Texas Supreme Court blocks local mask mandates, the battle continues as schools reopen

District court judges granted temporary restraining orders against the enforcement of Abbott’s ban on mask mandates, specifically as they relate to school districts, last week. Three counties are currently in courts claiming that the governor does not have the authority under emergency declarations to ban mask mandates in Texas – Dallas, Bexar (San Antonio), and Harris (Houston). The Texas Supreme Court granted temporary restraining orders against Dallas and Bexar counties Sunday. Harris County is still in the appellate court phase and not affected by the court’s ruling. Harris County’s case is separate from the other two counties but a sweeping decision by the court will affect Harris County and other jurisdictions that have adopted mask requirements. This is a timely decision because school is back in session for the fall term this week in Dallas County. Schools will reopen in Harris County next Monday, August 23.

For those keeping score at home, the Texas Supreme Court justices are all Republicans, all nine of them. The officials in all three counties fighting Abbott in court are Democrats, as are the district court judges who have ruled in their favor. County officials say the mask mandates in schools will remain in effect, despite the court’s temporary order. Dallas ISD points to the fact that Dallas County wasn’t specifically named in the order.

The justices granted Abbott’s request for an emergency ruling to block lower court decisions that allowed officials in those counties to require masks in schools or indoor spaces. By doing so, the high court affirmed Abbott’s July 29 executive order that removed local authority over measures to lessen the severity of the pandemic.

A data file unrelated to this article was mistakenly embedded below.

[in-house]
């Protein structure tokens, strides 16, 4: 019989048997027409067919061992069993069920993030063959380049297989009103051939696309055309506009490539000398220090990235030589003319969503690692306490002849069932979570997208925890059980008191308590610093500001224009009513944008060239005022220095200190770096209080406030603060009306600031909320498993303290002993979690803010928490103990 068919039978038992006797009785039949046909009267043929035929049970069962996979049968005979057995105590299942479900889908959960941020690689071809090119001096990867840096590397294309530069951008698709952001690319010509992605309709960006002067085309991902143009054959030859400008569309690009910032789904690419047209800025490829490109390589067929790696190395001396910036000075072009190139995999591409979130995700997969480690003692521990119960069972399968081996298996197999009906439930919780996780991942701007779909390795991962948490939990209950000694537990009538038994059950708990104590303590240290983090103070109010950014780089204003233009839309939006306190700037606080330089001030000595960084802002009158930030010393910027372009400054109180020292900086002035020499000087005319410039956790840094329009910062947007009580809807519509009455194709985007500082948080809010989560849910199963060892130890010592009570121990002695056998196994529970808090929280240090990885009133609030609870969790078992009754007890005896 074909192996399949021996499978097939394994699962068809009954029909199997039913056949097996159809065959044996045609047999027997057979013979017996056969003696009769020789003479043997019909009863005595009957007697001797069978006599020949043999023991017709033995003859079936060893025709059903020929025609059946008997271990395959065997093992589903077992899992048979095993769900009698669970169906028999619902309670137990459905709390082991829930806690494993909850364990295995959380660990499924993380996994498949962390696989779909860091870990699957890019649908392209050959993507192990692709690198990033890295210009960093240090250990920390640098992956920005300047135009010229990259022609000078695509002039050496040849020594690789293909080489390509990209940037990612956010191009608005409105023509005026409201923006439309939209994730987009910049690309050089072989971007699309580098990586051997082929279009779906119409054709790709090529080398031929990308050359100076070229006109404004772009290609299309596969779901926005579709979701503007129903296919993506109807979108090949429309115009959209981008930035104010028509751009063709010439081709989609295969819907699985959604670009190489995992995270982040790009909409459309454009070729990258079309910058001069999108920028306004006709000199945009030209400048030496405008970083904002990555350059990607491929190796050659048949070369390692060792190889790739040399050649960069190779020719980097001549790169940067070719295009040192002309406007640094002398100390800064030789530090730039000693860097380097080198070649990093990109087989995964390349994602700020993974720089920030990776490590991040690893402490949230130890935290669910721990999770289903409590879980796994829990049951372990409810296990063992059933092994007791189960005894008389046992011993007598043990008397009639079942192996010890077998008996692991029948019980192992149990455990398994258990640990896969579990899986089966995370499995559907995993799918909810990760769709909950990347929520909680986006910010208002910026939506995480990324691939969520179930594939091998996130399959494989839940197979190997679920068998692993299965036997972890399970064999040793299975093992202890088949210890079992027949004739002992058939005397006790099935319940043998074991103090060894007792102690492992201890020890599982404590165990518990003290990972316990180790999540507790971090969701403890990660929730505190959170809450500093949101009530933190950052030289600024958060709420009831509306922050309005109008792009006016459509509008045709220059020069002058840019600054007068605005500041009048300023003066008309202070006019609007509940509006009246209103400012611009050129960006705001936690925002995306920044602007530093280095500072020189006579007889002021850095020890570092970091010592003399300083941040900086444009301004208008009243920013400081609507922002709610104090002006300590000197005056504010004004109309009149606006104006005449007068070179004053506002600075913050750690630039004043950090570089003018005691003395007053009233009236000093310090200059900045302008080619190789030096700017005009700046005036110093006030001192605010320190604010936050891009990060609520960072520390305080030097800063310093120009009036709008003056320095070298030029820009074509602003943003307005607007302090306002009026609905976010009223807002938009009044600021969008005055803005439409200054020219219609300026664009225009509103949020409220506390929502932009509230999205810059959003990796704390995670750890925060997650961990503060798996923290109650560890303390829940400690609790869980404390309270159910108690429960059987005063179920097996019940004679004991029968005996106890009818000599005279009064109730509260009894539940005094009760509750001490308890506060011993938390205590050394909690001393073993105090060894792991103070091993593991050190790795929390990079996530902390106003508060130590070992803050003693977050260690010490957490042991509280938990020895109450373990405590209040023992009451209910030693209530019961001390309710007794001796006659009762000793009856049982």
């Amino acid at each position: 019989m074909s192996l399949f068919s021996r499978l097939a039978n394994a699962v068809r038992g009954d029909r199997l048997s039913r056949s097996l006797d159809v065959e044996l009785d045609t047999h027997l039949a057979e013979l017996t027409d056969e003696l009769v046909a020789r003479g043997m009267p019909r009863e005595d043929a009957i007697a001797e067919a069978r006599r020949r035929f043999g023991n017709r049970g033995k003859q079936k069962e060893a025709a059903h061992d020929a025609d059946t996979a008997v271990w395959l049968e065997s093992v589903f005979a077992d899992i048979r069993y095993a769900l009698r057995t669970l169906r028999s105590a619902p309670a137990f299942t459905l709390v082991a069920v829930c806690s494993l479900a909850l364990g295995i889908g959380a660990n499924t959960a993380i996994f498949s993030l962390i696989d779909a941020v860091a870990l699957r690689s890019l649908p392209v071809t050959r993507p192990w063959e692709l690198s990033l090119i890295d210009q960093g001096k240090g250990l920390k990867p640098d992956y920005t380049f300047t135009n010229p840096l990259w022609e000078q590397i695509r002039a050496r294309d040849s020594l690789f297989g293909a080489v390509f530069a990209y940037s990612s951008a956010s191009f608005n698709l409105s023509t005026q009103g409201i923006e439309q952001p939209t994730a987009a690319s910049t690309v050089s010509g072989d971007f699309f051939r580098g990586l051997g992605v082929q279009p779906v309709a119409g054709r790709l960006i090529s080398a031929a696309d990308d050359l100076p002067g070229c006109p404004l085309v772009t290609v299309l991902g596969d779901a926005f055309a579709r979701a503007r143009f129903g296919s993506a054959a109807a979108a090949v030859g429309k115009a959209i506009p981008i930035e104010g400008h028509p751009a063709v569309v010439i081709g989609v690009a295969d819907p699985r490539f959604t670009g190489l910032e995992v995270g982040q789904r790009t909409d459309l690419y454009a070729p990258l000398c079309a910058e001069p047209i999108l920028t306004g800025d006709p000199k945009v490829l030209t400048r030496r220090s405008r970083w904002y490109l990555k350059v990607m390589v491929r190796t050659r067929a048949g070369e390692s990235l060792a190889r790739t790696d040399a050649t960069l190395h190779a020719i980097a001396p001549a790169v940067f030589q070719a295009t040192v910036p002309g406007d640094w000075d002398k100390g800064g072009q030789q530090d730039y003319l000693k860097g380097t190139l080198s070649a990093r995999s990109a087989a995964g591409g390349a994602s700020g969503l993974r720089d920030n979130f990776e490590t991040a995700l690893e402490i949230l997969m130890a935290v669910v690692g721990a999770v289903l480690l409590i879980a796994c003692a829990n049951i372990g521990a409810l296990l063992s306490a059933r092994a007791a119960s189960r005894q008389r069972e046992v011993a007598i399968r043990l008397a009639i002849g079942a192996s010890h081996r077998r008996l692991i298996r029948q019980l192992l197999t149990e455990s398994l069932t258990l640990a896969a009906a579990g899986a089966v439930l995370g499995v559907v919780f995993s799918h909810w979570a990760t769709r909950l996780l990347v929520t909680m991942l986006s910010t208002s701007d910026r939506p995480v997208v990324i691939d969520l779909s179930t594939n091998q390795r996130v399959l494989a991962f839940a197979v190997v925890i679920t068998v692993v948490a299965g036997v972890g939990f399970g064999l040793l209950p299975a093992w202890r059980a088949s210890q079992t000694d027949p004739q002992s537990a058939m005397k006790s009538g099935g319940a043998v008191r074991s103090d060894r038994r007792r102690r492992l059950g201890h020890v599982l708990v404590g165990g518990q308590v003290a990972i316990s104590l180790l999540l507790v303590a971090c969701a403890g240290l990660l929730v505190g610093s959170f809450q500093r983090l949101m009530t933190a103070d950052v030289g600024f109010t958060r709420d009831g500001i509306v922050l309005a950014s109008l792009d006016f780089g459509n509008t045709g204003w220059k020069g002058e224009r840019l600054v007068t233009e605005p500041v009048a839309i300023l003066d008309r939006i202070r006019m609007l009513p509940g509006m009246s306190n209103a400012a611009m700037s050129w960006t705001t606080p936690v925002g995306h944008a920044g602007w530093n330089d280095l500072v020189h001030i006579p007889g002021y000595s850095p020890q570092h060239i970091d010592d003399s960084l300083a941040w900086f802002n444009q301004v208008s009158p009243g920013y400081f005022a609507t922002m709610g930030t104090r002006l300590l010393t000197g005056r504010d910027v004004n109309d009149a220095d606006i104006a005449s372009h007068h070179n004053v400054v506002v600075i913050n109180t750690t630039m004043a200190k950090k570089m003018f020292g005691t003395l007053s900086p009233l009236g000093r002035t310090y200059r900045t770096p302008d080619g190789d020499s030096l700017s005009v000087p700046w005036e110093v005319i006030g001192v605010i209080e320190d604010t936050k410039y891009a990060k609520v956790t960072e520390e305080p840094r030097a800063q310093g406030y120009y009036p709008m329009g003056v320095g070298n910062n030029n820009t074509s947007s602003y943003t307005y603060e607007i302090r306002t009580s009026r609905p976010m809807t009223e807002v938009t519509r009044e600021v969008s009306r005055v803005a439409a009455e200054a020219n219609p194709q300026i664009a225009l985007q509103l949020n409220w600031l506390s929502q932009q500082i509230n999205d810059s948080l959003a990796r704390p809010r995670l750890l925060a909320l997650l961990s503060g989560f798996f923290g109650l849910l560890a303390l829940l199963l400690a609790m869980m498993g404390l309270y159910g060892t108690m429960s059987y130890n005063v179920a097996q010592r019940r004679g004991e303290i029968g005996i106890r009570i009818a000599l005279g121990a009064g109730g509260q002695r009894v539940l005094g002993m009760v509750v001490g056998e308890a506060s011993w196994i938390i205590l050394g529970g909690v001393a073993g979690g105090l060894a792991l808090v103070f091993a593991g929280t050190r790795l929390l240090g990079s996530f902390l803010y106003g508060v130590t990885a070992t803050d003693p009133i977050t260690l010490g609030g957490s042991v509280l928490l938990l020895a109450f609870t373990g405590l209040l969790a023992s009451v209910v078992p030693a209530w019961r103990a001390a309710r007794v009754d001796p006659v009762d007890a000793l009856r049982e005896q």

Sunday’s stay is temporary; the court has yet to make a final ruling in the case. The case will continue to be heard in lower courts; Bexar County has a hearing Monday, and Dallas County has a hearing Aug. 24.

“Until there’s an official order of the court that applies to the Dallas Independent School District, we will continue to have the mask mandate,” Superintendent Michael Hinojosa said Sunday. “After a court rules, then I will comply, if it’s not in my favor.”

Ground Game Texas PAC and other Democrat groups are fundraising for a “bail fund” for local schools that incur fines for defying Abbott’s order. Mask mandates are just as much a political football in Texas as they are anywhere else in the country. Here’s the thing – no one will be denied the ability to wear a face mask in a classroom if that is what the parents and children agree to do. Governor Abbott’s ban is not on the wearing of face masks. It is a ban on mandates. In other words, if a family is more comfortable sending a child to school with a face mask, go right ahead. It’s as simple as that. But, a school board or school district isn’t to be allowed to insist that all students and staff wear face masks indoors. Governor Abbott’s intent is to promote personal responsibility and not empower the nanny state.